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POETICAL WORKS

OF

JOHN DYER.

WITH THE LIFE OF THE AUTHOR.

O Britons! O my Countrymen! beware ;
Gird, gird your hearts: the Romans once were free,
Were brave, were virtuous.--0 Luxury!
Bane of clated life, ot ailluent stares,
What dreary change, what ruin, is not thine ?
How doth thy bow intoxicate the mind!
To the soft entrance of thy rosy cave
How dost thou lure the fortunate and great!
Dreadful attraction while behind thee sapes
Th' unfathomable guf where Ashur lies
O'erwhelm'd, forgotten--and beauteous Greece,
And the great queen of earth, imperial Rome!

RUINS OF ROME.

LONDON:
PRINTED UNDER THE DIRECTION OF J. BELL,

BRITISH LIBRARY, STRAND,
BOOKSELLER TO HIS ROYAL HIGHNESS
THE PRINCE OF WALIS.

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LONDON:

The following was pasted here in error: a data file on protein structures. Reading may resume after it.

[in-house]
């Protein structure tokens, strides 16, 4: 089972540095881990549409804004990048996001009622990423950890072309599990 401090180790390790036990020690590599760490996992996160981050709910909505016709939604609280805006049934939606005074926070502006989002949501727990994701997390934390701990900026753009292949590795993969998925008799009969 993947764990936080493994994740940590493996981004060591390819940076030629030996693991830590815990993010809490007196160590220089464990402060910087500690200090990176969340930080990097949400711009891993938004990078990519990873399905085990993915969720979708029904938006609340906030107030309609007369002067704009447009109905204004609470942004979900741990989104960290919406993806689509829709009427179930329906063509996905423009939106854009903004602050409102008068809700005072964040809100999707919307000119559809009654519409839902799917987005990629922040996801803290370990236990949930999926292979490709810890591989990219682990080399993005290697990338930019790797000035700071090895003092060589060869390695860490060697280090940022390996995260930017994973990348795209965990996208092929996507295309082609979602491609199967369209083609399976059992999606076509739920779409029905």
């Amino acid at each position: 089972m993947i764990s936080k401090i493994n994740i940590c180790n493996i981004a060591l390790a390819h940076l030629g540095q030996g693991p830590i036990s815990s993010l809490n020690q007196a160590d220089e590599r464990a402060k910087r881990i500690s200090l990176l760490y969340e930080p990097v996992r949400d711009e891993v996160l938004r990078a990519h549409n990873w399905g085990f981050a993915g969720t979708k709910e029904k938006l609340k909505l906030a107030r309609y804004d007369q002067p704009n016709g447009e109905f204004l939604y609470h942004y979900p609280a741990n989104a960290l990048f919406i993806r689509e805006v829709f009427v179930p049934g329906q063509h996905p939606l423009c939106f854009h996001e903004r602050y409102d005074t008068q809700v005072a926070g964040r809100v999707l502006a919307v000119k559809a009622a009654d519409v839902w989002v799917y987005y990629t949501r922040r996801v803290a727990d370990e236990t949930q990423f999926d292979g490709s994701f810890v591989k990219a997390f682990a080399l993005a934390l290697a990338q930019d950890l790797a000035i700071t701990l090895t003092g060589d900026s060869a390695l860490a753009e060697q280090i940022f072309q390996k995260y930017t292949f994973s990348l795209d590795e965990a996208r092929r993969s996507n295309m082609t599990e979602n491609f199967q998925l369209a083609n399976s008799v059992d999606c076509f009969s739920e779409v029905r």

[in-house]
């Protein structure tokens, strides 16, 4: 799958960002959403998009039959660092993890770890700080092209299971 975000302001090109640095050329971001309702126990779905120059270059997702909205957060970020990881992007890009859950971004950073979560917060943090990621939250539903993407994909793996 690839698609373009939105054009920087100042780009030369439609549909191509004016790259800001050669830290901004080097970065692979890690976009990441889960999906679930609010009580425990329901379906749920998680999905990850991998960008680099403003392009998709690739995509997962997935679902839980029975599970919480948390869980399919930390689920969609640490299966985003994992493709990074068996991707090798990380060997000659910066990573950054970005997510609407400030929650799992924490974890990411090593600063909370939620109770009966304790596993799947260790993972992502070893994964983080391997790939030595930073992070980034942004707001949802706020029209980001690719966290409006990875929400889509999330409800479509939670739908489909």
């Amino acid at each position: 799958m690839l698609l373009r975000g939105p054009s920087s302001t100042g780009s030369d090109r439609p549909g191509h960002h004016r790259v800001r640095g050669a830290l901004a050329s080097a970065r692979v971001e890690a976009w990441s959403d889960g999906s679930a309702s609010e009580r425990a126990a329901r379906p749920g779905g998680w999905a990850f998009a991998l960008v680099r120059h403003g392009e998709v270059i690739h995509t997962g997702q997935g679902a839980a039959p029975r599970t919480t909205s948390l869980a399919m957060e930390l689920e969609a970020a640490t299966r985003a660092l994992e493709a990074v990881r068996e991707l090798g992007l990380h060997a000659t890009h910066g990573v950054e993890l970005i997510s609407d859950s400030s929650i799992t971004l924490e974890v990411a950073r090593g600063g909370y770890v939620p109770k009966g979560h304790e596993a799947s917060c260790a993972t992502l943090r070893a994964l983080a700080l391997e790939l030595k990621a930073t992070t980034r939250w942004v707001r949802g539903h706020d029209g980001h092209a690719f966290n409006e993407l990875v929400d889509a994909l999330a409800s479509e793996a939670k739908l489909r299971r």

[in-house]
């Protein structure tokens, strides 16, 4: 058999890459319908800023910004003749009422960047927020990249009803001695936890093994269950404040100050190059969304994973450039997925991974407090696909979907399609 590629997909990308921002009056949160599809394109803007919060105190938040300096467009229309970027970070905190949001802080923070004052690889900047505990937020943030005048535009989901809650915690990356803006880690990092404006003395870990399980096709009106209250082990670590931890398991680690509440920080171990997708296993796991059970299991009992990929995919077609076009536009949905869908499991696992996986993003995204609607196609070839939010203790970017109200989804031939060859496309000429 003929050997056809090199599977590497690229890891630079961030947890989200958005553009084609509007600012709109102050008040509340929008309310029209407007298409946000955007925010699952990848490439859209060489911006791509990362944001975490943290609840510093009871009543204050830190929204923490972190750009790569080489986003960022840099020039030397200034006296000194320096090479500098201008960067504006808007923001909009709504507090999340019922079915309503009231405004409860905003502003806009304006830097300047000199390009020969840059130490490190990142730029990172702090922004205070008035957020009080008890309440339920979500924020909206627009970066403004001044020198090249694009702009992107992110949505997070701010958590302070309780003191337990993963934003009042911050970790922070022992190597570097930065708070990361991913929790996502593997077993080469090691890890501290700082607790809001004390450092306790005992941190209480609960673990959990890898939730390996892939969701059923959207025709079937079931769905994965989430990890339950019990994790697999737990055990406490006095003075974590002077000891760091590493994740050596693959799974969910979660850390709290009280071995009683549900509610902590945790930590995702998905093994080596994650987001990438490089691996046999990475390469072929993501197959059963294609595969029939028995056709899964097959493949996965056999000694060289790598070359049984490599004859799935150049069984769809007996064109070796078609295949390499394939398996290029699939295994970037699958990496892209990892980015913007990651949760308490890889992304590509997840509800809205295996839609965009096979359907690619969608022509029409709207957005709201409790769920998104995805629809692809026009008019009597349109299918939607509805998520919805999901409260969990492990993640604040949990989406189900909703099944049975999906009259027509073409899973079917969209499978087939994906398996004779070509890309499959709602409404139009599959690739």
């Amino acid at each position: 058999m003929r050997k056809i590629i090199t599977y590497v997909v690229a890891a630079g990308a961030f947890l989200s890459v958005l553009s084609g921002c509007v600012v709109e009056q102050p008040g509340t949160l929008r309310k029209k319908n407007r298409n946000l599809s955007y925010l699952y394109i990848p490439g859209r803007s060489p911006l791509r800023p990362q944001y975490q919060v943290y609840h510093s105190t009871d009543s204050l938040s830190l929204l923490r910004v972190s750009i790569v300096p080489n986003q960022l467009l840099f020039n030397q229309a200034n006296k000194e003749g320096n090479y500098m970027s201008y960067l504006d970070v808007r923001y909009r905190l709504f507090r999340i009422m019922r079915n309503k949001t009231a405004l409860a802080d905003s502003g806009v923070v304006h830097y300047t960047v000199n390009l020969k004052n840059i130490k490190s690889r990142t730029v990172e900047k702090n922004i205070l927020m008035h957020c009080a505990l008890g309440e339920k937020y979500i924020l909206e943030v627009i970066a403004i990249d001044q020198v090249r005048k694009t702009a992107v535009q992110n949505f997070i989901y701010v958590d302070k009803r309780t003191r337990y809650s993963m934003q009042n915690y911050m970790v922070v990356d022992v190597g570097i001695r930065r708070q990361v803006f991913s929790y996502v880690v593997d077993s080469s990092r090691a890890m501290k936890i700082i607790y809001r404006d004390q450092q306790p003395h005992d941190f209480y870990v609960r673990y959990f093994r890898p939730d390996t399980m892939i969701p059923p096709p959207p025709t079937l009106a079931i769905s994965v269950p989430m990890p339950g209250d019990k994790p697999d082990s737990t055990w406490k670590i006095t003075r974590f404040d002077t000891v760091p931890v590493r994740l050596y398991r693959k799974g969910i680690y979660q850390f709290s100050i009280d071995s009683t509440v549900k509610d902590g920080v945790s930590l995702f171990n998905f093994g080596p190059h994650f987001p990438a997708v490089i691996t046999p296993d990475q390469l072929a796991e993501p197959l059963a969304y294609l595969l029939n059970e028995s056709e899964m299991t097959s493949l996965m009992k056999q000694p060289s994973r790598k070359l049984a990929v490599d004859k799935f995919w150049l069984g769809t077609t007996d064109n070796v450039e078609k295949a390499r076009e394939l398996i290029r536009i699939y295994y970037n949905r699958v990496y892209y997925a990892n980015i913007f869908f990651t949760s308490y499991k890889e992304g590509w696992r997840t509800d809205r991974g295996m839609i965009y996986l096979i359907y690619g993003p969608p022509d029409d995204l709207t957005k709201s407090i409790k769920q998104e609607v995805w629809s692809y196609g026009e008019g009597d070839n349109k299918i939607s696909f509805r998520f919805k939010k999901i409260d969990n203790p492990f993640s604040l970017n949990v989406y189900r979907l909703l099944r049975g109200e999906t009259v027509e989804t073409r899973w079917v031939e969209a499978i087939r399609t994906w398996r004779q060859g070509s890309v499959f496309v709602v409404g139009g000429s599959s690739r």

PRINTED FOR JOHN BELL, BOOKSELLER TO HIS

ROYAL HIGHNESS
THE PRINCE OF WALES.

JOHN DYER.

Mr. John Dyer was born in Caermarthenshire, and educated at Westminster School. His father, an attorney of great practice and reputation, intended to introduce this his second son into his own business; but his genius led him a different way: besides his early taste for poetry, he had a passion no less strong for the arts of design; and he determined to make painting his profession.

With this view he made the voyage of Italy, where, besides the usual study of the remains of antiquity, and the works of the great masters, he frequently spent whole days in the country about Rome and Florence, sketching those picturesque prospects with facility and spirit. Images from hence naturally transported themselves into his poetical compositions. The principal beauties of The Ruins of Rome are perhaps of this kind, and the various landscapes in The Fleece have been particularly admired.

On his return to England he soon found he could not relish a town life, nor submit to the assiduity required in his profession : his talent indeed was rather for sketching than finishing. So he contentedly sat down in the country with his little fortune, painting now and then a portrait or a landscape, as his fancy led him.

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